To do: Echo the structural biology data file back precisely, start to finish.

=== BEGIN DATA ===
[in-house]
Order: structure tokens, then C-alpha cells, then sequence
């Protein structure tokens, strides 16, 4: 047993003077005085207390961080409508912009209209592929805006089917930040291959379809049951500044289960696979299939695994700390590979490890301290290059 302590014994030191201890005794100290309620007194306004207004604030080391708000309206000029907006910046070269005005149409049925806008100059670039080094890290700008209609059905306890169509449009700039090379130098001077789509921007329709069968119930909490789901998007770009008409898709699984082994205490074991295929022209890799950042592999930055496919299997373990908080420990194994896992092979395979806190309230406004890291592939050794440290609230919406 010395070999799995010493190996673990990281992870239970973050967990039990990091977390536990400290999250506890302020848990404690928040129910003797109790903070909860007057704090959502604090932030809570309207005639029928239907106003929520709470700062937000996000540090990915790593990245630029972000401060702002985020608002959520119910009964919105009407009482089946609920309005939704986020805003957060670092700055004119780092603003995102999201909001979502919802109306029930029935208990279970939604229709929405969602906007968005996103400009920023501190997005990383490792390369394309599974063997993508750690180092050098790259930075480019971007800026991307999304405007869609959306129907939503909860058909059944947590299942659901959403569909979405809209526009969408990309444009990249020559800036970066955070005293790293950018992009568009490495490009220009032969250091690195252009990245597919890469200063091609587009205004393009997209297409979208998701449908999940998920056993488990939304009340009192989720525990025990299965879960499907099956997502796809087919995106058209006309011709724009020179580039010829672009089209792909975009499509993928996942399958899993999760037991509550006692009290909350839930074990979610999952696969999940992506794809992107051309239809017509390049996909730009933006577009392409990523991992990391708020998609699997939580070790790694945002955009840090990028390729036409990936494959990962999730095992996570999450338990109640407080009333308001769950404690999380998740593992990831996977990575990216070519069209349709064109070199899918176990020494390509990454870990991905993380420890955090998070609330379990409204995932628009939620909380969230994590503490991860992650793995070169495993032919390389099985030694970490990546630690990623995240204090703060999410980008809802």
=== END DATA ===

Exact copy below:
[in-house]
Order: structure tokens, then C-alpha cells, then sequence
């Protein structure tokens, strides 16, 4: 047993003077005085207390961080409508912009209209592929805006089917930040291959379809049951500044289960696979299939695994700390590979490890301290290059 302590014994030191201890005794100290309620007194306004207004604030080391708000309206000029907006910046070269005005149409049925806008100059670039080094890290700008209609059905306890169509449009700039090379130098001077789509921007329709069968119930909490789901998007770009008409898709699984082994205490074991295929022209890799950042592999930055496919299997373990908080420990194994896992092979395979806190309230406004890291592939050794440290609230919406 010395070999799995010493190996673990990281992870239970973050967990039990990091977390536990400290999250506890302020848990404690928040129910003797109790903070909860007057704090959502604090932030809570309207005639029928239907106003929520709470700062937000996000540090990915790593990245630029972000401060702002985020608002959520119910009964919105009407009482089946609920309005939704986020805003957060670092700055004119780092603003995102999201909001979502919802109306029930029935208990279970939604229709929405969602906007968005996103400009920023501190997005990383490792390369394309599974063997993508750690180092050098790259930075480019971007800026991307999304405007869609959306129907939503909860058909059944947590299942659901959403569909979405809209526009969408990309444009990249020559800036970066955070005293790293950018992009568009490495490009220009032969250091690195252009990245597919890469200063091609587009205004393009997209297409979208998701449908999940998920056993488990939304009340009192989720525990025990299965879960499907099956997502796809087919995106058209006309011709724009020179580039010829672009089209792909975009499509993928996942399958899993999760037991509550006692009290909350839930074990979610999952696969999940992506794809992107051309239809017509390049996909730009933006577009392409990523991992990391708020998609699997939580070790790694945002955009840090990028390729036409990936494959990962999730095992996570999450338990109640407080009333308001769950404690999380998740593992990831996977990575990216070519069209349709064109070199899918176990020494390509990454870990991905993380420890955090998070609330379990409204995932628009939620909380969230994590503490991860992650793995070169495993032919390389099985030694970490990546630690990623995240204090703060999410980008809802």